North Carolina Newspapers

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VOL. m No. 4
ST. ANDREWS PRESBYTERIAN COLLEGE, LAURINBURG, N. C.
October 25th, 1963
Groups Debate Integration Production:Highly Successful
n Tiio.isHsiV- Ootnhor 9.9. fh£i ai.- .
On Tuesday, October 22, the
Student Center Board held its
first In a series of discussions
on current affairs. The topic
was the March on Washington
and Professor Ludlow, Profes.
sor Solomon, Norwood Maddry,
and Dave Porter, all of whom
were at Washington during the
march, gave their opinions of
the March. All four were im
pressed with the excellent or.
ganization and genuine spirit of
equality which prevaded the whole
affair. Professors Solomon and
Ludlow and Mr. Maddry said
that they were motivated to attend
by a moral obligation, which they
felt all Americans should have,
S.C.B. Plans
Fall Fling
The Fall Fling will be the
weekend of November 15 and 16,
which is also Homecoming. The
theme of the Fall Fling will be
the MOULIN ROUGE.
Friday night the activities will
include a night club and a talent
show. The night club will be a
semblance of a Parisian night
club at the turn of the century.
There will be games and exibits
which will be sponsored by dif.
ferent organizations, clubs, or
classes. Following the night club
there will be a show where school
talent, such as folk singers, will
be the entertainment. Also at the
show, the Lettermen’s Club will
present the candidates for Home
coming Queen.
Saturday afternoon The Hunts,
men from Wake Forest will have
a concert in the L. A. Auditorium.
The Huntsmen have played in
Washington, D.C, and at numer-
ous beaches. They have just cut
a record. Saturday night Burt
Massengale and his orchestra
will play for a dance.
Juniors Work
For Entranpes
A meeting of the junior class
was held on October 22 to dis
cuss the raising of money for
the class project. The junior
class has planned to build en
trance gates at both main en
trances to the campus, an am
bitious undertaking which will in
volve the expenditure of about
$4,000. The class plans to in
stitute its fund raising project
by a sale of candy on consign
ment, and possibly later the sale
mistletoe to various schools in
the North for Christmas parties.
Class president, Bob Zeh, urged
the wholehearted cooperation of
all class members in the candy
sale, and stressed the uniqueness
and importance of the project.
The entranceways will feature
aggregate ’columns similar to
the aggregate panels used in the
dormitories, and center sections
of Maltess crosses similar to
those in the solar screens on
all of the buildings on campus.
They will be located at both main
en ances to the campus, and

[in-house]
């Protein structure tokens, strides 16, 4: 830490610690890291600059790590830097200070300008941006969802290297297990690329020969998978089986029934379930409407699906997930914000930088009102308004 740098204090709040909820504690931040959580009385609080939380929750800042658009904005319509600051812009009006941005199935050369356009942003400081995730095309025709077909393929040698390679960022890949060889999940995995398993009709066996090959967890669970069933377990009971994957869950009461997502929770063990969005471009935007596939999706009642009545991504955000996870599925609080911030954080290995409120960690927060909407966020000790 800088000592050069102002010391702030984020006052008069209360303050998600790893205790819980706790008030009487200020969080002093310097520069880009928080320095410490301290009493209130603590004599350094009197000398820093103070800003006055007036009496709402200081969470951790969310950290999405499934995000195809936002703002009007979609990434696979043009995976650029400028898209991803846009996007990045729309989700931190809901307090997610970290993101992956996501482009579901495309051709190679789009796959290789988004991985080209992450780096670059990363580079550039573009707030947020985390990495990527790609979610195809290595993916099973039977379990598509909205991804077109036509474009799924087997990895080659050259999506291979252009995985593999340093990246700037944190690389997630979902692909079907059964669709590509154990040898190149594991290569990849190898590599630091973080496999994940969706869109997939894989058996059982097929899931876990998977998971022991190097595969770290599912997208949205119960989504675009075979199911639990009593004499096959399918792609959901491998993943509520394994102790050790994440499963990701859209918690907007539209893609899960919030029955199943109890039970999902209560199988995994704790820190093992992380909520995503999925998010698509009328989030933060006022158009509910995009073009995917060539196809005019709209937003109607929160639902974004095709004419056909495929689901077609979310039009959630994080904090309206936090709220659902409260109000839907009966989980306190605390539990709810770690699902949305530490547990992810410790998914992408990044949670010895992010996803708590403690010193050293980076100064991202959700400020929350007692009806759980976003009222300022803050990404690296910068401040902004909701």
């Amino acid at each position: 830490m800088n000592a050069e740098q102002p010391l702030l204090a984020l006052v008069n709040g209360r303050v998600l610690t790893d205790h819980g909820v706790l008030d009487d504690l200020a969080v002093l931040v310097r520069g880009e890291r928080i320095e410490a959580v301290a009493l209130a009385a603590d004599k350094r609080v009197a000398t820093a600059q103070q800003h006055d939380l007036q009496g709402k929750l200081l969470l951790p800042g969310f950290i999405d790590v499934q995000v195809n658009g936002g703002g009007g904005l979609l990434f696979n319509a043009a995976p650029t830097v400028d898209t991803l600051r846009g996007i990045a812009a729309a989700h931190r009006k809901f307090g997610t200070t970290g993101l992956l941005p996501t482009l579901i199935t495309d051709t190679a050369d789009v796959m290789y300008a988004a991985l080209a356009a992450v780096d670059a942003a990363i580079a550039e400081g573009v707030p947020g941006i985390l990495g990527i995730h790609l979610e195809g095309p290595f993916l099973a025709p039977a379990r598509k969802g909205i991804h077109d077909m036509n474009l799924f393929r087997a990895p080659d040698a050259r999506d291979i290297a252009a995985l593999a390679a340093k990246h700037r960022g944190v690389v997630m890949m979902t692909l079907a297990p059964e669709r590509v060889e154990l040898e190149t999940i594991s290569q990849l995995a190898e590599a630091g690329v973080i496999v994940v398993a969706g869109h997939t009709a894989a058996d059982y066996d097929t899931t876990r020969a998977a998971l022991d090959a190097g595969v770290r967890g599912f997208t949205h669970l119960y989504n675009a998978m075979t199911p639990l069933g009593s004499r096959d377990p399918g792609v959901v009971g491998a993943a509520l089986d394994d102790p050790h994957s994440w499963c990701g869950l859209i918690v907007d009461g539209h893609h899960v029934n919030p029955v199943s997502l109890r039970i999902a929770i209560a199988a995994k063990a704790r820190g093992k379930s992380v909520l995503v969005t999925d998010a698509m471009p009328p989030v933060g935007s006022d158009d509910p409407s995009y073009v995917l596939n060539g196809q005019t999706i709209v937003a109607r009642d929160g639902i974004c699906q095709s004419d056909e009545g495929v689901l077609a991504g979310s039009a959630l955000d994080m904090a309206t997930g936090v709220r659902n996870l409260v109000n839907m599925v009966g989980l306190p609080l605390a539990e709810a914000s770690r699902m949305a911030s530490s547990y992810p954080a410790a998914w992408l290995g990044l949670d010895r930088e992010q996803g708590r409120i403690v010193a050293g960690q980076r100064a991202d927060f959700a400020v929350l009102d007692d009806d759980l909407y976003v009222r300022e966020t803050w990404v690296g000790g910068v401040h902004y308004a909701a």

Will be twenty one feet by fif
teen feet.
to further the cause of racial
equality and civil rights for Ne-
groes. All three are actively
involved in integrationist groups
and felt rather strongly about
the matter. Dave Porter, who is
not an active integrationist, was
equally influenced by the organi.
zation and spirit surrounding the
march. Mr. Porter made a stand
for equality when he mentioned
his experiences with both Ne-
groes and Whites while working
in a hospital operating room.
It was obvious from the dis.
cussion that no logical universal
conclusions could be drawn from
the citation of isolated cases.
The problem is not with the
individual Negro or a faction
of Negroes, but with the Negro
as a man among men of all races
and colors. As soon as people
realize that all men are equal
under their skins we can go
beyond the superficialities of the
problem.
SJl. Gets Grass
During the first week in Octo.
ber the new students of St. An.
drews were treated to a sight
which has become increasingly
familiar to those students who
have spent the last year or more
here—the arrival of the noisy,
destructive monster outside the
cafeteria—Le. the tractor which
turns the ground under for the
yearly planting of the winter
rye grass. The grass has grown
at such a pace in the last three
weeks that it will soon be in need
of a “hair-cut.” The rye grass
will be sprigged in the spring
and summer with Bermuda grass
■ which stays green during the hot,
summer months, but turns brown
during the winter. All members
of the student body are asked to
please stay on the concrete walk-
ways, and give this new grass a
chance to grow.
Hoy Presenis Recrtal
Lewis H. Hoy, Assistant Professor of Piano will present the
second of the 1963-64 faculty recitals Friday evening, Novem-
ber 1, 1963 at 8:00 P.M. in the Liberal Arts Auditorium. The
program will include Italian Concerto—^Bach, Bagatelle in G
Major, Op. 126, No. 1, Beethoven, Variations .on a Theme by
Paganini, Book II—^Brahms, Sonato in B Flat Minor, Op. 35—